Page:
Evaluation of Lymphoid Cell Populations in Cytology Specimens Using Flow Cytometry and Polymerase Chain Reaction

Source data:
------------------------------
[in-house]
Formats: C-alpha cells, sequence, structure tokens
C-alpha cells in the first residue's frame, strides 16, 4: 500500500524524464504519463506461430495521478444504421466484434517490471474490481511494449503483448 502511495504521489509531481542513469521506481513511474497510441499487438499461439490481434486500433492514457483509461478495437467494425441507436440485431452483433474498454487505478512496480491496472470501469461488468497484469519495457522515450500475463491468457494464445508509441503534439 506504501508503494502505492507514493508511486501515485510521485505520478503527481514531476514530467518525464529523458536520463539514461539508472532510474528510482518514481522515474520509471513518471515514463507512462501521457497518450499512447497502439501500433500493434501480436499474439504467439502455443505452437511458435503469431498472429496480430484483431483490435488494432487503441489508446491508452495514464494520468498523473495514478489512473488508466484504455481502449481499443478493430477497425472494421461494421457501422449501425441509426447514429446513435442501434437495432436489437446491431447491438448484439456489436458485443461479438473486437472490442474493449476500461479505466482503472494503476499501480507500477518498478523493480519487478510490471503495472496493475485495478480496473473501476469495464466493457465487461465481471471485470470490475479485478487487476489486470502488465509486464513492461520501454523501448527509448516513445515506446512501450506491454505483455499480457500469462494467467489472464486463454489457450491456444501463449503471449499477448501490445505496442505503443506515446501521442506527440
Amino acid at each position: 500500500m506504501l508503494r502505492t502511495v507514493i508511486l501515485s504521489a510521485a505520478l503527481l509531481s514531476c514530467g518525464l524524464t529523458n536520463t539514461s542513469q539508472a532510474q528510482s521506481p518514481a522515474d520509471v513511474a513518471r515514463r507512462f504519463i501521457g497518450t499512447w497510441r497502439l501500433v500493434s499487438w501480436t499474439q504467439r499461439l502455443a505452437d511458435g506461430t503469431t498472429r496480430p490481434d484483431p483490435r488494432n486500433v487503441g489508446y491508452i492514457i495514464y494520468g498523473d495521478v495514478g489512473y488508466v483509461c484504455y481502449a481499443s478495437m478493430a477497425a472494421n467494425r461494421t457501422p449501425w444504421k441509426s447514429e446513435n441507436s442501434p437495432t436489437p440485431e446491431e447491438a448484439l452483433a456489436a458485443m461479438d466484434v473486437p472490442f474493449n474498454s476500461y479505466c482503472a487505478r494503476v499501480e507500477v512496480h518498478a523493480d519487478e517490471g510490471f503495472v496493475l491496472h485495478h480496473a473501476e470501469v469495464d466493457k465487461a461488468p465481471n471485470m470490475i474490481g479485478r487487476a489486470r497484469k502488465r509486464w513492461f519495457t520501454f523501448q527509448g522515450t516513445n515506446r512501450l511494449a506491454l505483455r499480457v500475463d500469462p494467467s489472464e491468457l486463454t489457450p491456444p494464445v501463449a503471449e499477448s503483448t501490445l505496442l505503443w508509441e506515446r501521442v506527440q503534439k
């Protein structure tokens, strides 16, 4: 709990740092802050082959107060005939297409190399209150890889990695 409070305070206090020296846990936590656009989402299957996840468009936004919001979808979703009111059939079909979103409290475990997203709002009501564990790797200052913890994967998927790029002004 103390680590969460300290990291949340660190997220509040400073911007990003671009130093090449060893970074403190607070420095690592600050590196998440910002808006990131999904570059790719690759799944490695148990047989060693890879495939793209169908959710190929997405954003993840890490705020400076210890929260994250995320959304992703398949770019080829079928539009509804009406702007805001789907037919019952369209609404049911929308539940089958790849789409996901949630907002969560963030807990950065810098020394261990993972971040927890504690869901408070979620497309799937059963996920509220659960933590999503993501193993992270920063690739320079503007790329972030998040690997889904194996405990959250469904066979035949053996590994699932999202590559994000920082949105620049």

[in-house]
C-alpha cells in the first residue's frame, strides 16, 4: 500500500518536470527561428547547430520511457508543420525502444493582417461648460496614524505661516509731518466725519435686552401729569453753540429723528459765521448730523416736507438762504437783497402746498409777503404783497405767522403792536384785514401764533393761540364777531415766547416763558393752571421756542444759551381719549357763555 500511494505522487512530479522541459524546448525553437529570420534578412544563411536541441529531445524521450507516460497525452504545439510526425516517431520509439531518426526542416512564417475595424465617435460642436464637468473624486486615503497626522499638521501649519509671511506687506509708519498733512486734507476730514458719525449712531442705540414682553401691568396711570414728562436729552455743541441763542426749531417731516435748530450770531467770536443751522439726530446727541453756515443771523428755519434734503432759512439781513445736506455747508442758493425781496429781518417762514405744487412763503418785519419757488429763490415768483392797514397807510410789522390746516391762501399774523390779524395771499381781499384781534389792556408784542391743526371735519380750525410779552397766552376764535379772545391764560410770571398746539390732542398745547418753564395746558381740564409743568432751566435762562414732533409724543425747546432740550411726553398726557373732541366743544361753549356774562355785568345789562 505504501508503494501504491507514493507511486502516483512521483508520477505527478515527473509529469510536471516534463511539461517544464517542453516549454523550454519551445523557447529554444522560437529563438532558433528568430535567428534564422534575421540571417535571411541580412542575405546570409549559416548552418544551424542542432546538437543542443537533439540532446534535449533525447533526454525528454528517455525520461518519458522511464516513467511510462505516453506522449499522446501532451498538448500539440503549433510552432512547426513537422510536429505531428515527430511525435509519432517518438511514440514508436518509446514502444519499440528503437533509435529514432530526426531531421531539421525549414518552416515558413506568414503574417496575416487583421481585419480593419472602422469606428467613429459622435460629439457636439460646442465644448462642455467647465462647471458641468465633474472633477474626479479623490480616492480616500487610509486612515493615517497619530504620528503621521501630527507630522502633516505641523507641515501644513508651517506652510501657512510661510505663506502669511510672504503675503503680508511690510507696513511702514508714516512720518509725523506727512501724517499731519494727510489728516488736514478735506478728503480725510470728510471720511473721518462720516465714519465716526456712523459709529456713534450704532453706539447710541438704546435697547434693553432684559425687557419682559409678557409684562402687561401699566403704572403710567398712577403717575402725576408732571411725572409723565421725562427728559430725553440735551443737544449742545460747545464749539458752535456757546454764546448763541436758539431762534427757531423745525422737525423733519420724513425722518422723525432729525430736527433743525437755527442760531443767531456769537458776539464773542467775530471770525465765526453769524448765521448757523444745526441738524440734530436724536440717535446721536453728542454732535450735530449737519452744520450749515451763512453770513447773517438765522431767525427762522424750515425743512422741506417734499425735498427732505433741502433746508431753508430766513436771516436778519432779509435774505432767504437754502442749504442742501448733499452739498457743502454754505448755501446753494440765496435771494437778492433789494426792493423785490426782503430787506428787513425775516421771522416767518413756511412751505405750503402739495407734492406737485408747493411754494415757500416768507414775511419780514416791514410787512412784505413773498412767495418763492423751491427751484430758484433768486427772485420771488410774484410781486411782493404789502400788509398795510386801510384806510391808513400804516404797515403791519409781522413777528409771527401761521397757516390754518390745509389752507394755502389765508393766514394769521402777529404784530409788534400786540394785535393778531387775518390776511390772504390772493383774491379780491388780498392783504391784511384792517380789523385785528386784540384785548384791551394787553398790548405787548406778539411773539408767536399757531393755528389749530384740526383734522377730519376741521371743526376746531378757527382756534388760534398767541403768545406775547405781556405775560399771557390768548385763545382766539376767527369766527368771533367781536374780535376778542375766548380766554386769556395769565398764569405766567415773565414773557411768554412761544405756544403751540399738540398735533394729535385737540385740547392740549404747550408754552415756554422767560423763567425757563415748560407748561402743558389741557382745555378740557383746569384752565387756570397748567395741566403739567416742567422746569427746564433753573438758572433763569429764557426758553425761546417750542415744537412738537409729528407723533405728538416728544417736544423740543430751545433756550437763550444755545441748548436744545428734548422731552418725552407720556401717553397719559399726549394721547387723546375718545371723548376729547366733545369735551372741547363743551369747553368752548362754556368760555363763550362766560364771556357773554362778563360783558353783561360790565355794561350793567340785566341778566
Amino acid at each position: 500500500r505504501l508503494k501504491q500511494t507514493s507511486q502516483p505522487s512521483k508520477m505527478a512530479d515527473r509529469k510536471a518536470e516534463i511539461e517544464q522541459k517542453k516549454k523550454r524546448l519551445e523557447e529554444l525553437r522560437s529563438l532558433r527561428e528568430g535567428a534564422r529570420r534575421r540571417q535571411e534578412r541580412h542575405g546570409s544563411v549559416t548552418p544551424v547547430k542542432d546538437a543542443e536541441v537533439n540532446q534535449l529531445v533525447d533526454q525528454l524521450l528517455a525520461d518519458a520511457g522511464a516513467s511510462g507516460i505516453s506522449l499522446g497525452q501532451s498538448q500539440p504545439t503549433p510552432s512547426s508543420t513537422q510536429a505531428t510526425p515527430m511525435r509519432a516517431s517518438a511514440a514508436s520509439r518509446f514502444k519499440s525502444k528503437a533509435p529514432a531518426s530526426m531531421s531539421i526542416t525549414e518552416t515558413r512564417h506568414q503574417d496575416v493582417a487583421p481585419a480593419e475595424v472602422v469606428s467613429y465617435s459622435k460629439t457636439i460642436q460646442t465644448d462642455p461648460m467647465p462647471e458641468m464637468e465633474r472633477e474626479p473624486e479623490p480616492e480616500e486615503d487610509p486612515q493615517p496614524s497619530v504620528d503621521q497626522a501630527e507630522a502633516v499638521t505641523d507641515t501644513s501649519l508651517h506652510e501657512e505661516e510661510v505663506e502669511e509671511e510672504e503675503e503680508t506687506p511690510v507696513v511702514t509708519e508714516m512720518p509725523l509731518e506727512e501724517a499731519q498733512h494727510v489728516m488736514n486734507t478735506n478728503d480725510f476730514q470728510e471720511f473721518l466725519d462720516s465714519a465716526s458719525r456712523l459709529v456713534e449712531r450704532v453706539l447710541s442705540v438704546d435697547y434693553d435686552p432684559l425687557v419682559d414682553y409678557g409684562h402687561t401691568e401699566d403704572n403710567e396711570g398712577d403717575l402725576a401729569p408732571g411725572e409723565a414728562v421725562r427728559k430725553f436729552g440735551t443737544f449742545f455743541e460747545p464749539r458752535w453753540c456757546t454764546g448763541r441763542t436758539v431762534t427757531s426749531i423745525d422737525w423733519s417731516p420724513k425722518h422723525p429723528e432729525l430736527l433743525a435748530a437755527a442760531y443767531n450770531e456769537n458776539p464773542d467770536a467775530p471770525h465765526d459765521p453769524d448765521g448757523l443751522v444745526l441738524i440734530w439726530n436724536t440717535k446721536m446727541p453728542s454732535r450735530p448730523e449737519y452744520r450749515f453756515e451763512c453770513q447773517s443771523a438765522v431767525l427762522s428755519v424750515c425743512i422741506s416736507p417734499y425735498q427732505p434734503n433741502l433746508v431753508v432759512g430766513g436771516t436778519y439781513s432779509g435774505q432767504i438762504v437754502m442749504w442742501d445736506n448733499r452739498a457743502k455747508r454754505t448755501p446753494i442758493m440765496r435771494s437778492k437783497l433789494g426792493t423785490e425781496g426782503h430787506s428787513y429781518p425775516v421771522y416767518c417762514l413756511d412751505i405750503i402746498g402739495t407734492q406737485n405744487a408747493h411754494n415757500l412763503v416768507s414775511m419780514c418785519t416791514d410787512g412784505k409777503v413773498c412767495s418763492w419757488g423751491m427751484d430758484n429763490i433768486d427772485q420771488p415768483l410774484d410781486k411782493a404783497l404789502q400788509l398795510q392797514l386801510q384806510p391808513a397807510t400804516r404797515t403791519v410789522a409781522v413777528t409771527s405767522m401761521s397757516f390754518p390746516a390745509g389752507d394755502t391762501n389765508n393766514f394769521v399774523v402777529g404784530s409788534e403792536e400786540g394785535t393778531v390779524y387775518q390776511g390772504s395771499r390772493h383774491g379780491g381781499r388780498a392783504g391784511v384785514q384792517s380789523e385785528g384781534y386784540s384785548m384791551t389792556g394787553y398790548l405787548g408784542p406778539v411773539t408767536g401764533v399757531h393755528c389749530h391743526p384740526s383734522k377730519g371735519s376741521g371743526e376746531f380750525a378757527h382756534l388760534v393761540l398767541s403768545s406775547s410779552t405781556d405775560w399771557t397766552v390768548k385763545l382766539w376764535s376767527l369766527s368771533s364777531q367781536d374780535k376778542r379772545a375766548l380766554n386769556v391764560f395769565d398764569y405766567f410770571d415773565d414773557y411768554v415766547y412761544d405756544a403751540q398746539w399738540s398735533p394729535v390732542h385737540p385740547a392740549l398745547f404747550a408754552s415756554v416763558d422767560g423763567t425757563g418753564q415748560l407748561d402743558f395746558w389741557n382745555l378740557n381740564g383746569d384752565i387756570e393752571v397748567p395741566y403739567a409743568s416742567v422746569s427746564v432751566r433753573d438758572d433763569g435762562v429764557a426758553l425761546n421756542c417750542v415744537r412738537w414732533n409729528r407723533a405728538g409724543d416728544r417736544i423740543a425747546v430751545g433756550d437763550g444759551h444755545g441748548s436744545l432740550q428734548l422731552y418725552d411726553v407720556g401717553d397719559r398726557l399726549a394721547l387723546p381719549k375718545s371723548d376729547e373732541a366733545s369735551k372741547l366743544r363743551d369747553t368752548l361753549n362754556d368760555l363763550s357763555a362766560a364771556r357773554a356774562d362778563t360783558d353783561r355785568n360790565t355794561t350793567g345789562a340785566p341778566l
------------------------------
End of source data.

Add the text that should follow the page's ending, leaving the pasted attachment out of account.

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Differential diagnosis between lymphomas and reactive lymphoid proliferations often requires ancillary techniques and morphologic evaluation. Flow cytometry (FCM) and polymerase chain reaction (PCR) can aid the detection of monoclonal B-cell populations. In the present study, the sensitivity and specificity of these two methods in the study of cytology specimens were compared. Eighty-six cytologic specimens from 81 patients (lymph nodes, solid organs, and body cavities) were evaluated. These specimens were taken from three groups of patients: those who underwent an initial evaluation for suspected lymphoma; those who were previously diagnosed with B-cell lymphoma and were now evaluated for possible disease recurrence; and those who were diagnosed with a nonhemato-logic malignancy. Histologic diagnosis was available for 51 samples. All samples were tested by FCM for the detection of monoclonality using kappa:lambda ratio and for clonal immunoglobulin heavy chain (IgH) gene rearrangements using a single-round PCR after cytologic evaluation. Tissue morphology, FCM and PCR results, and clinical findings in specimens without histologic diagnosis were correlated. Histologic evaluation (N = 51) revealed 44 specimens with B-cell malignancy. Twenty of the 44 lymphoma specimens (45%) were accurately diagnosed in cytologic smears, 18 (41%) were classified as suspicious of lymphoma, and 6 (14%) were diagnosed as reactive. FCM had superior sensitivity compared with PCR (77% vs. 64%). Fifty-six percent of specimens with B-cell malignancy were FCM+/PCR+, 23% were FCM+/PCR-, 14% were FCM-/PCR+, and 7% were FCM-/PCR-. The combined use of FCM and PCR resulted in a diagnosis of B-cell lymphoma in 41 (93%) of 44 B-cell lymphoma specimens and increased the sensitivity of fine needle aspiration by 48%. Both FCM and PCR aid in the diagnosis of lymphoid lesions in cytology specimens, and both can detect monoclonal B-cell populations that may be interpreted in cytology smears as reactive, even by experienced cytologists. Although FCM had higher sensitivity than PCR test in the present study, their combined use should be considered because of a relatively large number of specimens that were detected as monoclonal only with PCR.

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